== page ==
Last year, I find, looking through the archives, I wrote a really good, long, detailed post on Advent and on the ways in which Protestant Christians can and should celebrate it. Have a look at it if you're interested.
Let me add here that if you are going to celebrate Advent, you strongly consider using the real collects for Advent. Here is a page that has them all. For three out of four of them, I cannot even imagine any Baptist or other Protestant having the slightest theological scruples about anything in them, and for the fourth, the only scruples would arise from a particular interpretation of Calvinism rather than from Protestantism per se. But if you're gonna do it, do it traditional as much as possible. I once saw a bunch of "Advent prayers" that were totally modern and had nothing to do with the traditional weeks of Advent. Here, briefly, are the emphases of the collects/Sundays:
First Sunday--General Advent Sunday--emphasis on Jesus' first and second comings and on preparing for His second coming.
Second Sunday--Bible Sunday--emphasis on thankfulness for Holy Scripture and the way we should read and digest it to prepare for Jesus' coming.
Third Sunday--Gaudete Sunday--emphasis on joy, collect emphasizes prayer for ministers that they may prepare the hearts of the people for Jesus' second coming.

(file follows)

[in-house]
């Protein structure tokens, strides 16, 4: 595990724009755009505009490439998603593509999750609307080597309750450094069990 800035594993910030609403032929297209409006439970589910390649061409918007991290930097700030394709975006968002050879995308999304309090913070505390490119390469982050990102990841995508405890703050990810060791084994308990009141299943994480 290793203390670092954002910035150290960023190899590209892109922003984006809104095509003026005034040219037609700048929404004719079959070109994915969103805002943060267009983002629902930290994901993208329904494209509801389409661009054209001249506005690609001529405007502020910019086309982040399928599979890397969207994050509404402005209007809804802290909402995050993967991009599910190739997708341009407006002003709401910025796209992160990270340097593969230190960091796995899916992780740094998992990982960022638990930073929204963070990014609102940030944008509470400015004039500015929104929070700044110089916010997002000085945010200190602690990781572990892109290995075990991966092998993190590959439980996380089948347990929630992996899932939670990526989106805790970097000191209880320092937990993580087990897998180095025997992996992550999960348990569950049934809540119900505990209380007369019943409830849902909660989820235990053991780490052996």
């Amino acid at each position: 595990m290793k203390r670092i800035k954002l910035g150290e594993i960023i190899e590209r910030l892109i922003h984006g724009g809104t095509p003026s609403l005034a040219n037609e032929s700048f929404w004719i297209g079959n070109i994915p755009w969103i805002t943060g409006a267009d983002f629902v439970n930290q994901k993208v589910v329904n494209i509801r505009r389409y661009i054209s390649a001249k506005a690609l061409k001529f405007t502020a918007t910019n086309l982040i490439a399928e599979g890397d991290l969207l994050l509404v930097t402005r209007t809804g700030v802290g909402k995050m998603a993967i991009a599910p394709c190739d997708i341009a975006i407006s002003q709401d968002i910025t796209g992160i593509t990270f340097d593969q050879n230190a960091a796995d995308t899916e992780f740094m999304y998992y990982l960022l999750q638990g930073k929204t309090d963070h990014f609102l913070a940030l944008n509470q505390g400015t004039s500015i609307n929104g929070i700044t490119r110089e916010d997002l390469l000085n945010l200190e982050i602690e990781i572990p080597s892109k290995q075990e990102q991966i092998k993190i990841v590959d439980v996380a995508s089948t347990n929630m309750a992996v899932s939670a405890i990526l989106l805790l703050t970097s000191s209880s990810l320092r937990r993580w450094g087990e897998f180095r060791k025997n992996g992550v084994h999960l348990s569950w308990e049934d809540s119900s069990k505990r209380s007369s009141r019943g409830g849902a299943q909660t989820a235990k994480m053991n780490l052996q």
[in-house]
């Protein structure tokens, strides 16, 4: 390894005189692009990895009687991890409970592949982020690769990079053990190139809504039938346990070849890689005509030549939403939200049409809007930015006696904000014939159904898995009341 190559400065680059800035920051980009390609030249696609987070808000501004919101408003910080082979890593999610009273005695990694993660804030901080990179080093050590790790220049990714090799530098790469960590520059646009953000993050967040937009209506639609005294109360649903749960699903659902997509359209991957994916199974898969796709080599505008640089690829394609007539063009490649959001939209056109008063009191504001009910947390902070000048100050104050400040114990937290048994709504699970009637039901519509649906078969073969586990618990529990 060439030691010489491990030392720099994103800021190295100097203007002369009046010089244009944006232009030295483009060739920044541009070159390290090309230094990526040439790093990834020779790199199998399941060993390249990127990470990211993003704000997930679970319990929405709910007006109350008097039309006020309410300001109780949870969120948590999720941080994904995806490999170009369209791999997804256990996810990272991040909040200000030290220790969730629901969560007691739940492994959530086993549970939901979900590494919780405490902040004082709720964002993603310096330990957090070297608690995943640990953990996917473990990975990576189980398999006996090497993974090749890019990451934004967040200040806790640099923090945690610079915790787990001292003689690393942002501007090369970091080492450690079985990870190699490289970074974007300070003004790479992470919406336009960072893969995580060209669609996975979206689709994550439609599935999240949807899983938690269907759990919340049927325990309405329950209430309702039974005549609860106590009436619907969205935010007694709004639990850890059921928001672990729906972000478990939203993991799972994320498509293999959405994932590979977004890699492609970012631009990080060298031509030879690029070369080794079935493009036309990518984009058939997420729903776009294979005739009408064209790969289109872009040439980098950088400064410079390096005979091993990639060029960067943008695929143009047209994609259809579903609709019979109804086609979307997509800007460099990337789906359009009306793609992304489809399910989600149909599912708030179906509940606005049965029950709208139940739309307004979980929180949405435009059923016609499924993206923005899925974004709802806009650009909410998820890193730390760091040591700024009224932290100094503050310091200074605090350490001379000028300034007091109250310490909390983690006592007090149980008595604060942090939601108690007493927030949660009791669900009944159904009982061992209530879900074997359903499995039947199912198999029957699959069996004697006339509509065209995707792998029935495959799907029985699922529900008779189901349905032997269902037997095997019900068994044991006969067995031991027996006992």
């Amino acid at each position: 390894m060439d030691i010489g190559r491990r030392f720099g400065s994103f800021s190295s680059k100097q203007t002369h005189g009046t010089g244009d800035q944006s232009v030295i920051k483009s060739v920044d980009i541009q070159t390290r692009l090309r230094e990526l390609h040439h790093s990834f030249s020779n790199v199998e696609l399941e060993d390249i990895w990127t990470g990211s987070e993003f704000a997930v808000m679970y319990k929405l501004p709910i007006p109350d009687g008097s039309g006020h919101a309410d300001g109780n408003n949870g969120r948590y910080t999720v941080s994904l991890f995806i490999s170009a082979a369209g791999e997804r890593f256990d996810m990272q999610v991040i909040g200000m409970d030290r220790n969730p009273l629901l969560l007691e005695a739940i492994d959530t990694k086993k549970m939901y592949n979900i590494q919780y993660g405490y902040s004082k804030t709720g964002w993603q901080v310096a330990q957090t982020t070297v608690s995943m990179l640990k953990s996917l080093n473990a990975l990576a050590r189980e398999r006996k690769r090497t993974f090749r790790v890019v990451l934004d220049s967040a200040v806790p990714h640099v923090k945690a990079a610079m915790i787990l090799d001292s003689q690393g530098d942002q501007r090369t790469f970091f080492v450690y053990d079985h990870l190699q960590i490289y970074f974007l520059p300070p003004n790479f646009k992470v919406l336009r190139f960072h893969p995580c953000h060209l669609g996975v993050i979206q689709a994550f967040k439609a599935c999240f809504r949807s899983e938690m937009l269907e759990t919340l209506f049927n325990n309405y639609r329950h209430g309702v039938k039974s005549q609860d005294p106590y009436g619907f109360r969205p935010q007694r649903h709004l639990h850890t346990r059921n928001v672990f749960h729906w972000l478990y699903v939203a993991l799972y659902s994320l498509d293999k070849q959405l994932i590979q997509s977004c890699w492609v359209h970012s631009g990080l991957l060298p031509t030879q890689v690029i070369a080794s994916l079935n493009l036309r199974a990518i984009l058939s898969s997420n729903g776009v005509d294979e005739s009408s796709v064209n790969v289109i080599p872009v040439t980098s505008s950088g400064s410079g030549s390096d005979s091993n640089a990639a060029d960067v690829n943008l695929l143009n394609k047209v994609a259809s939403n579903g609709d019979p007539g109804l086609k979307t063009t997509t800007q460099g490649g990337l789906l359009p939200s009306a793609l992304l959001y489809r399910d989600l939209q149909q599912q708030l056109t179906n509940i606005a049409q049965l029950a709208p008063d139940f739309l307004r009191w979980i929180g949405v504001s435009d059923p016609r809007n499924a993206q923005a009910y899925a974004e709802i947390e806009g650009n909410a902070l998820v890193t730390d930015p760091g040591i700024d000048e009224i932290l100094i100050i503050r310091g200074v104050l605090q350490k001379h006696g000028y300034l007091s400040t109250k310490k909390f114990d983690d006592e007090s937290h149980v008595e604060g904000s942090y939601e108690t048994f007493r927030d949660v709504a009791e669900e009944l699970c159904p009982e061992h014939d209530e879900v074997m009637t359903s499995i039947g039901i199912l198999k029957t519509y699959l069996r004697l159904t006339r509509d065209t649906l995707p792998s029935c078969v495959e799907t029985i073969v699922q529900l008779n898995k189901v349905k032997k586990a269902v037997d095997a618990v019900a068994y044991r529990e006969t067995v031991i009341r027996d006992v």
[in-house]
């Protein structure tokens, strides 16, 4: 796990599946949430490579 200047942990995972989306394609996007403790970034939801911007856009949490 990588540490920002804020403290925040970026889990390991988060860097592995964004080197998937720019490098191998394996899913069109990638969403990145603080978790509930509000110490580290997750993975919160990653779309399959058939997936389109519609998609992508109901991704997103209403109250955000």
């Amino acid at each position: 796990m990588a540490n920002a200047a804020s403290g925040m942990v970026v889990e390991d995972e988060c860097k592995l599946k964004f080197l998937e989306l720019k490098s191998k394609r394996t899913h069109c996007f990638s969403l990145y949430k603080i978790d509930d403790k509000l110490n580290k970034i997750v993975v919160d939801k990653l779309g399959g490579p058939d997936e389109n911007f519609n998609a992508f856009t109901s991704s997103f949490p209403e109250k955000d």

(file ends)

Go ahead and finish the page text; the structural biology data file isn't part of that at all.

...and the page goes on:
Fourth Sunday--Request for God's power to help us run the race that is set before us.
If you light candles, there should be three purple, one pink, and one white. One purple candle the first Sunday, two the second, two purple and the pink the third (Gaudete), and all the candles but the white one the fourth Sunday. The white candle, the Christ candle, is a symbol of Jesus, the light of the world, and is lit on Christmas Eve and/or Christmas Day.
And here, just because I love it so much, is the collect for Advent Sunday:
Almighty God, give us grace that we may cast away the works of darkness, and put upon us the armour of light, now in the time of this mortal life, in which thy Son Jesus Christ came to visit us in great humility; that in the last day, when he shall come again in his glorious majesty to judge both the quick and the dead, we may rise to the life immortal, through him who liveth and reigneth with thee and the Holy Ghost, now and ever. Amen.